· 3 min read
Do You Know What’s in Your Prenatal Vitamins?
Pregnant and wondering what vitamins are safer? Here experts share tips for finding the proper prenatal vitamins and protecting yourself and your baby.
If you are pregnant or thinking about getting pregnant, your doctor will most likely recommend prenatal vitamins before, during and even after your pregnancy. But beware — not all over-the-counter vitamins and supplements are created equal, and it’s best to learn more about how they might affect you and your baby. In addition, marketers may target women trying to get pregnant with false claims that dietary supplements can treat, cure or prevent infertility and other reproductive health conditions.
“The dietary supplement industry is an ever-evolving, ever-growing industry,” says John Travis, technical leader for NSF’s Certified for Sport® program. “Dietary supplements are regulated more like food in many regions. In the United States, this means products are expected to be safe, and it is up to the U.S. Food and Drug Administration (FDA) to prove they are unsafe to remove them from the market.”
Unlike prescription drugs, dietary supplements are not approved by the FDA prior to sale, he adds. As a result, some unscrupulous brands may take shortcuts when making supplements, trying to skirt regulations in exchange for poor quality, lower manufacturing costs and greater profits. Products made by these brands may contain contaminants, like heavy metals, pesticides, toxic chemicals or pathogenic bacteria, which may pose risks for pregnancy. And some dishonest supplement brands may not have the amount of vitamins listed on their labels.
Confused? We asked Travis and experts from the FDA for tips on finding the proper prenatal vitamins and protecting yourself and your baby:
Understand the Health Risks
While some elements — like iron, calcium and magnesium — are essential, others — like the heavy metals such as mercury, lead, cadmium and hexavalent chromium — are highly toxic to humans. Some supplements can contain unintended or unlisted ingredients that may be harmful to your health. Lead, the most well-known toxic heavy metal, can harm the brain development of infants and children (and babies in utero). Other toxins potentially found in supplements include pesticides, residual solvents and natural toxins.
Discover How They Get Into Supplements
Heavy metals occur naturally in the soil as well as in rocks and minerals. They can be absorbed by plants from the soil or irrigation water. They are in the minerals we mine and use as food additives, such as table salt and calcium carbonate (think antacid tablets). It’s hard to get away from them in our daily lives, but we want to avoid levels that can have harmful effects on our health.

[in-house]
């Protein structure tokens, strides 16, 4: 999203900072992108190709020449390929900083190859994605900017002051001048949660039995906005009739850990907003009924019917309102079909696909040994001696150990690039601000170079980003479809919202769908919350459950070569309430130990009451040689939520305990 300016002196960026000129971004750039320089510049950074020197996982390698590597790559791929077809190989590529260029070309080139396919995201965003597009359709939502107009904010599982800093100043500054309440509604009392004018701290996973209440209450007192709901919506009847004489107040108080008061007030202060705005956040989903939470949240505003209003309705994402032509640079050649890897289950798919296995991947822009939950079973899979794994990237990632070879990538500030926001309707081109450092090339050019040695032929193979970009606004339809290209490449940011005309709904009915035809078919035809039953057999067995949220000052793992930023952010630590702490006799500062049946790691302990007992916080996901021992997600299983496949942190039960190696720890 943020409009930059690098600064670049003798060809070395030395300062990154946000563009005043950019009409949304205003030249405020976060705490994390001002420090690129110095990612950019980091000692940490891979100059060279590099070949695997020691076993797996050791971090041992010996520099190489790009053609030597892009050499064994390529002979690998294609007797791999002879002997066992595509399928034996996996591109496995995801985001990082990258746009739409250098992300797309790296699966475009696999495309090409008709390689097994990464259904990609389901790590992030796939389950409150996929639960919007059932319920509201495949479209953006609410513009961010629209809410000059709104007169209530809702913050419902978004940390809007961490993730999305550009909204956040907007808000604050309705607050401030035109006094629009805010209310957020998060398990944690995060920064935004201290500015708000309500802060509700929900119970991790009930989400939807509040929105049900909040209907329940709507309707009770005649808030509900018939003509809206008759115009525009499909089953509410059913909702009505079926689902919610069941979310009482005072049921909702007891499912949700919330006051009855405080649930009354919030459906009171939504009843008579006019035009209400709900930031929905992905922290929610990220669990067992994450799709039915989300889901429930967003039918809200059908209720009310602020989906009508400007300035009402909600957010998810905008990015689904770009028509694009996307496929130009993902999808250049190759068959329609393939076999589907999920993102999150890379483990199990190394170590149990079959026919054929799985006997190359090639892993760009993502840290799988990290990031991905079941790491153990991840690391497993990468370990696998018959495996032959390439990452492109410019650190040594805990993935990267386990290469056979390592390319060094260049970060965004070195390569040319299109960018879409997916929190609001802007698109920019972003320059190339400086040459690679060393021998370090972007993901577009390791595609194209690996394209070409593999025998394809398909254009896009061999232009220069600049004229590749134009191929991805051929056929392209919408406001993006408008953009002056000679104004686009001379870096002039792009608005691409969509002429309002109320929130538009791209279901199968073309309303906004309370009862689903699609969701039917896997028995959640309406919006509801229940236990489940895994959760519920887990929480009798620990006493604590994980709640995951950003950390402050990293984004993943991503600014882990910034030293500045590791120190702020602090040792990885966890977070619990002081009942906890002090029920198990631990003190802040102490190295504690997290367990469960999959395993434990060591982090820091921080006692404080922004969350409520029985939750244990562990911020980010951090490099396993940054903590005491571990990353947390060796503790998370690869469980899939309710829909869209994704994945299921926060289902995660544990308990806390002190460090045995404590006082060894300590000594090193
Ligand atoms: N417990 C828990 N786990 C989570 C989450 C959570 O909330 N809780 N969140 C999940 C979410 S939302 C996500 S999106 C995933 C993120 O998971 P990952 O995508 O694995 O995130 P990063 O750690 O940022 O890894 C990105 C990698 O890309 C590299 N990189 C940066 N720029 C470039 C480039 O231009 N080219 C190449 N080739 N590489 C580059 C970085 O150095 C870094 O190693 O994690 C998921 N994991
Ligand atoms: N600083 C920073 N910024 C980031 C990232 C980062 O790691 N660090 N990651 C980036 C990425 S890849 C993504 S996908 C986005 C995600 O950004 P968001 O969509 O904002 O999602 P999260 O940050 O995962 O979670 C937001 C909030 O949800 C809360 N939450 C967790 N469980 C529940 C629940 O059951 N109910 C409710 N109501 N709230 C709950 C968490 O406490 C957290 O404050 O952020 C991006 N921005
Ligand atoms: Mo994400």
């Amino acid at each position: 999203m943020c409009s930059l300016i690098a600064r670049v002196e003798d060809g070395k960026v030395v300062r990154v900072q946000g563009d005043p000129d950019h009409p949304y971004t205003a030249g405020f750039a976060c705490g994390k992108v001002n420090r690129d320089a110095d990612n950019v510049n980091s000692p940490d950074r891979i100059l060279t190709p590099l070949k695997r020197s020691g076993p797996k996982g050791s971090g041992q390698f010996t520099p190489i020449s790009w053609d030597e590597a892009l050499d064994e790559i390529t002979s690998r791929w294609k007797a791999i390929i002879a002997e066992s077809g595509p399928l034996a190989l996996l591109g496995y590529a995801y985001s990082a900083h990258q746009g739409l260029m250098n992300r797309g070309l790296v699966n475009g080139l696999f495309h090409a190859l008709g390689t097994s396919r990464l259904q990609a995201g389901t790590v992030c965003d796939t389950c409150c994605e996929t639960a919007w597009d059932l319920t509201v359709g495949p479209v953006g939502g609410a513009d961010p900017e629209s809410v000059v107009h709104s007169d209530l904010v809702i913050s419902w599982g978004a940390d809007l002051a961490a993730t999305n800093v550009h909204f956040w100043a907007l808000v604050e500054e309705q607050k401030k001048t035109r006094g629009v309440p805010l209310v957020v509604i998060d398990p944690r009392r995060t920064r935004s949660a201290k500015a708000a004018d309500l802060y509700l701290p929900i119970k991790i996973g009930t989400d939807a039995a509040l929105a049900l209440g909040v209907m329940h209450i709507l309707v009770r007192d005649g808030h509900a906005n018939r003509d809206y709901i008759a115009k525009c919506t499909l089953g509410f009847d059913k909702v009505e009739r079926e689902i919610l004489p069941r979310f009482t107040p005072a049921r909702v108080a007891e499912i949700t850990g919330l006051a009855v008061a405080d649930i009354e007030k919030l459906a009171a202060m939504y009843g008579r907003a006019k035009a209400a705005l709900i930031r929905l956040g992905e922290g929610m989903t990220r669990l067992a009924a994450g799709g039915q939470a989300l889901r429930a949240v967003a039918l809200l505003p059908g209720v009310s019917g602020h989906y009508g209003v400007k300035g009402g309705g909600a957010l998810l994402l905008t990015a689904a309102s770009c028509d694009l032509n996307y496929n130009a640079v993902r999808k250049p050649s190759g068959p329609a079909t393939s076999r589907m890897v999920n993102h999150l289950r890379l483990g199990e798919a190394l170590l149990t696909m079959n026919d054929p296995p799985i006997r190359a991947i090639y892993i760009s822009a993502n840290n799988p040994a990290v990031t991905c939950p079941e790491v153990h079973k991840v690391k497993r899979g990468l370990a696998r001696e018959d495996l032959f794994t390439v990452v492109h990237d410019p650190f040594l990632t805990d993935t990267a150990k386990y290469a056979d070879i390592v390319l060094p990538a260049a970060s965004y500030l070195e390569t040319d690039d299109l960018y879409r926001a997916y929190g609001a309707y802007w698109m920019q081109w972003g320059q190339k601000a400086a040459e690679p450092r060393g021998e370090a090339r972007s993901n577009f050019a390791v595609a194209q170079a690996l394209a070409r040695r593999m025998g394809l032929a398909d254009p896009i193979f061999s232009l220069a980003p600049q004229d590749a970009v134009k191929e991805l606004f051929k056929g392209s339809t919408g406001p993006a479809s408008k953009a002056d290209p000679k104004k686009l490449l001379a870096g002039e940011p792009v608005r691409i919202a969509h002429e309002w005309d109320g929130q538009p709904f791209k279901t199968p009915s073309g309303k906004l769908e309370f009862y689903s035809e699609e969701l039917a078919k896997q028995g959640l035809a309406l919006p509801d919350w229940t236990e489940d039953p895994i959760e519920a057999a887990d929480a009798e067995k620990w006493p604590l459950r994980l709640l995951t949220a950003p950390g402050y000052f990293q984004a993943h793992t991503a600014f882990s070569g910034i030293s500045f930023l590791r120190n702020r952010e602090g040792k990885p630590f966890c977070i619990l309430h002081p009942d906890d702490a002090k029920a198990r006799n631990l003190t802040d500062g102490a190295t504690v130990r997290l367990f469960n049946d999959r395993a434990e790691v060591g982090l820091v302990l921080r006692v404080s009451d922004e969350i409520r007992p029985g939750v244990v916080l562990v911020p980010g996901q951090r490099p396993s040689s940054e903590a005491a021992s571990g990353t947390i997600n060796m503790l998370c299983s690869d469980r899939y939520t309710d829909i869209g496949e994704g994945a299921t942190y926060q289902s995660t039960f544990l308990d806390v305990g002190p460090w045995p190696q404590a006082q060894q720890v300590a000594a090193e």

Always talk to your health care provider before you take any medicines, herbs or vitamins, and don’t stop taking your medication until your health care provider says it is okay. Ask about the benefits and risks for you and your baby.
Read the Label
Check the label and any information that comes in the vitamin package to learn about the possible risks for pregnant or breastfeeding women.
Beware of False Promises
If any outrageous claims sound too good to be true, they probably are. Catchphrases such as “all natural,” “clinically tested/proven” and “pharmaceutical strength” are not regulated by the government and do not offer any guarantee of a supplement’s safety.
Make Sure the Vitamin Is Tested
The best strategy is to make sure the vitamin has been tested. Knowing the product has been tested for contaminants, such as toxins or heavy metals, provides you with a safer choice. Seek out supplements that have independent certification. Certification by accredited third-party organizations, like NSF International, is the easiest and surest way to know that what is on the label is in the bottle. This helps you protect yourself against taking supplements with potentially harmful or undeclared ingredients. NSF-certified products have been made in facilities inspected by NSF, and they have been tested by NSF in NSF labs.
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